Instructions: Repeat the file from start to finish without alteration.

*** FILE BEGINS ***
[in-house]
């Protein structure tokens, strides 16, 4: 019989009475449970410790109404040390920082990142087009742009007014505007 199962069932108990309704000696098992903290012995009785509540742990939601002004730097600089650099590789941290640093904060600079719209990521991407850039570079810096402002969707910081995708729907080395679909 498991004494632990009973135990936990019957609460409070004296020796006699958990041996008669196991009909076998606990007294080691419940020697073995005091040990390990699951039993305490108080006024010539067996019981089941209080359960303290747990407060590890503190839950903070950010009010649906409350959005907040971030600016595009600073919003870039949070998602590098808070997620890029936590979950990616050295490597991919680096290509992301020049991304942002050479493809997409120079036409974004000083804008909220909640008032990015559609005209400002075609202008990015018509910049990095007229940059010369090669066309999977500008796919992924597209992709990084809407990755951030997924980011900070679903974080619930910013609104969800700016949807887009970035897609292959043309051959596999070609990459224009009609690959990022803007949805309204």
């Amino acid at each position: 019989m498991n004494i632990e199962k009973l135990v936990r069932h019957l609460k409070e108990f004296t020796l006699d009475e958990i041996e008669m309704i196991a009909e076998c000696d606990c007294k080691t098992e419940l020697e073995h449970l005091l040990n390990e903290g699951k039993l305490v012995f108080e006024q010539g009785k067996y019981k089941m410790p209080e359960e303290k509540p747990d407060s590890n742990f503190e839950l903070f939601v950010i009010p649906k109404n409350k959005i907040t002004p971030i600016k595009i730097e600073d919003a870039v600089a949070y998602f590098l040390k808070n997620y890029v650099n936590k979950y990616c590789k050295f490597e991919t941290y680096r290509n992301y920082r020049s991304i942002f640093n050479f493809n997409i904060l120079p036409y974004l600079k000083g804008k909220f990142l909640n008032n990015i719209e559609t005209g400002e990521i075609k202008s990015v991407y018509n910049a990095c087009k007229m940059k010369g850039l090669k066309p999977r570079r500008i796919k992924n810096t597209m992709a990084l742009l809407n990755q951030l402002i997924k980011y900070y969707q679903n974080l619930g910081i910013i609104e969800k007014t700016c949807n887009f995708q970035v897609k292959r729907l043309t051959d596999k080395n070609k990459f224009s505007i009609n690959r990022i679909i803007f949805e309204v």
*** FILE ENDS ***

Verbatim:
[in-house]
């Protein structure tokens, strides 16, 4: 019989009475449970410790109404040390920082990142087009742009007014505007 199962069932108990309704000696098992903290012995009785509540742990939601002004730097600089650099590789941290640093904060600079719209990521991407850039570079810096402002969707910081995708729907080395679909 498991004494632990009973135990936990019957609460409070004296020796006699958990041996008669196991009909076998606990007294080691419940020697073995005091040990390990699951039993305490108080006024010539067996019981089941209080359960303290747990407060590890503190839950903070950010009010649906409350959005907040971030600016595009600073919003870039949070998602590098808070997620890029936590979950990616050295490597991919680096290509992301020049991304942002050479493809997409120079036409974004000083804008909220909640008032990015559609005209400002075609202008990015018509910049990095007229940059010369090669066309999977500008796919992924597209992709990084809407990755951030997924980011900070679903974080619930910013609104969800700016949807887009970035897609292959043309051959596999070609990459224009009609690959990022803007949805309204």
């Amino acid at each position: 019989m498991n004494i632990e199962k009973l135990v936990r069932h019957l609460k409070e108990f004296t020796l006699d009475e958990i041996e008669m309704i196991a009909e076998c000696d606990c007294k080691t098992e419940l020697e073995h449970l005091l040990n390990e903290g699951k039993l305490v012995f108080e006024q010539g009785k067996y019981k089941m410790p209080e359960e303290k509540p747990d407060s590890n742990f503190e839950l903070f939601v950010i009010p649906k109404n409350k959005i907040t002004p971030i600016k595009i730097e600073d919003a870039v600089a949070y998602f590098l040390k808070n997620y890029v650099n936590k979950y990616c590789k050295f490597e991919t941290y680096r290509n992301y920082r020049s991304i942002f640093n050479f493809n997409i904060l120079p036409y974004l600079k000083g804008k909220f990142l909640n008032n990015i719209e559609t005209g400002e990521i075609k202008s990015v991407y018509n910049a990095c087009k007229m940059k010369g850039l090669k066309p999977r570079r500008i796919k992924n810096t597209m992709a990084l742009l809407n990755q951030l402002i997924k980011y900070y969707q679903n974080l619930g910081i910013i609104e969800k007014t700016c949807n887009f995708q970035v897609k292959r729907l043309t051959d596999k080395n070609k990459f224009s505007i009609n690959r990022i679909i803007f949805e309204v």